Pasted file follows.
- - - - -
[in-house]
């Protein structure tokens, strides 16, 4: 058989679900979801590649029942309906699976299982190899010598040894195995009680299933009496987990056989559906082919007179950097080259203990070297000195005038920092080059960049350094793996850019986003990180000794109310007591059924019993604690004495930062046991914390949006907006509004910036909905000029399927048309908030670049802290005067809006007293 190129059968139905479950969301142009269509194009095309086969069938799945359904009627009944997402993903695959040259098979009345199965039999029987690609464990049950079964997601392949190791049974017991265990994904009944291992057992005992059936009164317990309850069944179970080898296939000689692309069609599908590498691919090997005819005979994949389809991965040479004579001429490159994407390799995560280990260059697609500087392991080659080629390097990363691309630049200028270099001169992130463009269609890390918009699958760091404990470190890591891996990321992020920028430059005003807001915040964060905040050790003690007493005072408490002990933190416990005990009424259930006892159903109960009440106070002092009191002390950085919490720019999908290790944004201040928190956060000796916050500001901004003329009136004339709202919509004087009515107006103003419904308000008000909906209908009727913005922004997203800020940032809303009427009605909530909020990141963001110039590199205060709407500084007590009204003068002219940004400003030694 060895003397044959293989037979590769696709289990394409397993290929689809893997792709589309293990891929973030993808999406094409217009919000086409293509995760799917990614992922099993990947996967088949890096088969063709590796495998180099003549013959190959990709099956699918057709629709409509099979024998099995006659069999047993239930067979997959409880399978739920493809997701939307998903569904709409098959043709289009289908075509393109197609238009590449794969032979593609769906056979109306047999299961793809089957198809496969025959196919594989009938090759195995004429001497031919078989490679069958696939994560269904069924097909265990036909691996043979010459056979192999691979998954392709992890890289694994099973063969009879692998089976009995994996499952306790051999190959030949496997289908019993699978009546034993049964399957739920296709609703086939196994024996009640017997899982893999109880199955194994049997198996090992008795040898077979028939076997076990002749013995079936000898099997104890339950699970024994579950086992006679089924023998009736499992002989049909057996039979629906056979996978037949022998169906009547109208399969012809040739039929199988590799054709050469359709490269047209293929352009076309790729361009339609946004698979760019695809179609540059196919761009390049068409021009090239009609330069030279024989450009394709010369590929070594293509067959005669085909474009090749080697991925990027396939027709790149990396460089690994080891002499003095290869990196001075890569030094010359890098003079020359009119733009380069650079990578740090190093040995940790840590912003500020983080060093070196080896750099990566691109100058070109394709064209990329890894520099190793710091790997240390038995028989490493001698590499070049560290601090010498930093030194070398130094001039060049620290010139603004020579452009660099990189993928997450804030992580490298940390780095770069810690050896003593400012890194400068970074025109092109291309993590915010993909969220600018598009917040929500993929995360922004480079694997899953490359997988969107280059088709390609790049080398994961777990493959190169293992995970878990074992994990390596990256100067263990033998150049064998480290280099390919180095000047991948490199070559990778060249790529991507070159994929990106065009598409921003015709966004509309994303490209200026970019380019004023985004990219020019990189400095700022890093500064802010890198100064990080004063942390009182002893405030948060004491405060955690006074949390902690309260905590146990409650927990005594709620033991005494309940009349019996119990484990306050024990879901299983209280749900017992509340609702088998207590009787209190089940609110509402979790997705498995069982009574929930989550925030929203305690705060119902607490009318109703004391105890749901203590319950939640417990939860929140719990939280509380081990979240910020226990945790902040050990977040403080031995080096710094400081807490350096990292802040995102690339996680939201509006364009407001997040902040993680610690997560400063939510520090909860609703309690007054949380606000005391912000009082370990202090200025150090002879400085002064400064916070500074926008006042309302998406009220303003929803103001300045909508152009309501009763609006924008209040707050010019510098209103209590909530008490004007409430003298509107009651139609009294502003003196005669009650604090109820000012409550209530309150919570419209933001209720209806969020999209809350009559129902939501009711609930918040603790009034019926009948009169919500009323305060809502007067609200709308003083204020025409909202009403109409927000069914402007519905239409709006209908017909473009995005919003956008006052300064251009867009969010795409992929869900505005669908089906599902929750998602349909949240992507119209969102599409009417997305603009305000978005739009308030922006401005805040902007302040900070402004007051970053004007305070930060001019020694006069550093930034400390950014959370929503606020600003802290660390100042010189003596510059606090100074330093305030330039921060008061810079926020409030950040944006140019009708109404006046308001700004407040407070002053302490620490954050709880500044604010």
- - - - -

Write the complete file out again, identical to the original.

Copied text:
[in-house]
């Protein structure tokens, strides 16, 4: 058989679900979801590649029942309906699976299982190899010598040894195995009680299933009496987990056989559906082919007179950097080259203990070297000195005038920092080059960049350094793996850019986003990180000794109310007591059924019993604690004495930062046991914390949006907006509004910036909905000029399927048309908030670049802290005067809006007293 190129059968139905479950969301142009269509194009095309086969069938799945359904009627009944997402993903695959040259098979009345199965039999029987690609464990049950079964997601392949190791049974017991265990994904009944291992057992005992059936009164317990309850069944179970080898296939000689692309069609599908590498691919090997005819005979994949389809991965040479004579001429490159994407390799995560280990260059697609500087392991080659080629390097990363691309630049200028270099001169992130463009269609890390918009699958760091404990470190890591891996990321992020920028430059005003807001915040964060905040050790003690007493005072408490002990933190416990005990009424259930006892159903109960009440106070002092009191002390950085919490720019999908290790944004201040928190956060000796916050500001901004003329009136004339709202919509004087009515107006103003419904308000008000909906209908009727913005922004997203800020940032809303009427009605909530909020990141963001110039590199205060709407500084007590009204003068002219940004400003030694 060895003397044959293989037979590769696709289990394409397993290929689809893997792709589309293990891929973030993808999406094409217009919000086409293509995760799917990614992922099993990947996967088949890096088969063709590796495998180099003549013959190959990709099956699918057709629709409509099979024998099995006659069999047993239930067979997959409880399978739920493809997701939307998903569904709409098959043709289009289908075509393109197609238009590449794969032979593609769906056979109306047999299961793809089957198809496969025959196919594989009938090759195995004429001497031919078989490679069958696939994560269904069924097909265990036909691996043979010459056979192999691979998954392709992890890289694994099973063969009879692998089976009995994996499952306790051999190959030949496997289908019993699978009546034993049964399957739920296709609703086939196994024996009640017997899982893999109880199955194994049997198996090992008795040898077979028939076997076990002749013995079936000898099997104890339950699970024994579950086992006679089924023998009736499992002989049909057996039979629906056979996978037949022998169906009547109208399969012809040739039929199988590799054709050469359709490269047209293929352009076309790729361009339609946004698979760019695809179609540059196919761009390049068409021009090239009609330069030279024989450009394709010369590929070594293509067959005669085909474009090749080697991925990027396939027709790149990396460089690994080891002499003095290869990196001075890569030094010359890098003079020359009119733009380069650079990578740090190093040995940790840590912003500020983080060093070196080896750099990566691109100058070109394709064209990329890894520099190793710091790997240390038995028989490493001698590499070049560290601090010498930093030194070398130094001039060049620290010139603004020579452009660099990189993928997450804030992580490298940390780095770069810690050896003593400012890194400068970074025109092109291309993590915010993909969220600018598009917040929500993929995360922004480079694997899953490359997988969107280059088709390609790049080398994961777990493959190169293992995970878990074992994990390596990256100067263990033998150049064998480290280099390919180095000047991948490199070559990778060249790529991507070159994929990106065009598409921003015709966004509309994303490209200026970019380019004023985004990219020019990189400095700022890093500064802010890198100064990080004063942390009182002893405030948060004491405060955690006074949390902690309260905590146990409650927990005594709620033991005494309940009349019996119990484990306050024990879901299983209280749900017992509340609702088998207590009787209190089940609110509402979790997705498995069982009574929930989550925030929203305690705060119902607490009318109703004391105890749901203590319950939640417990939860929140719990939280509380081990979240910020226990945790902040050990977040403080031995080096710094400081807490350096990292802040995102690339996680939201509006364009407001997040902040993680610690997560400063939510520090909860609703309690007054949380606000005391912000009082370990202090200025150090002879400085002064400064916070500074926008006042309302998406009220303003929803103001300045909508152009309501009763609006924008209040707050010019510098209103209590909530008490004007409430003298509107009651139609009294502003003196005669009650604090109820000012409550209530309150919570419209933001209720209806969020999209809350009559129902939501009711609930918040603790009034019926009948009169919500009323305060809502007067609200709308003083204020025409909202009403109409927000069914402007519905239409709006209908017909473009995005919003956008006052300064251009867009969010795409992929869900505005669908089906599902929750998602349909949240992507119209969102599409009417997305603009305000978005739009308030922006401005805040902007302040900070402004007051970053004007305070930060001019020694006069550093930034400390950014959370929503606020600003802290660390100042010189003596510059606090100074330093305030330039921060008061810079926020409030950040944006140019009708109404006046308001700004407040407070002053302490620490954050709880500044604010």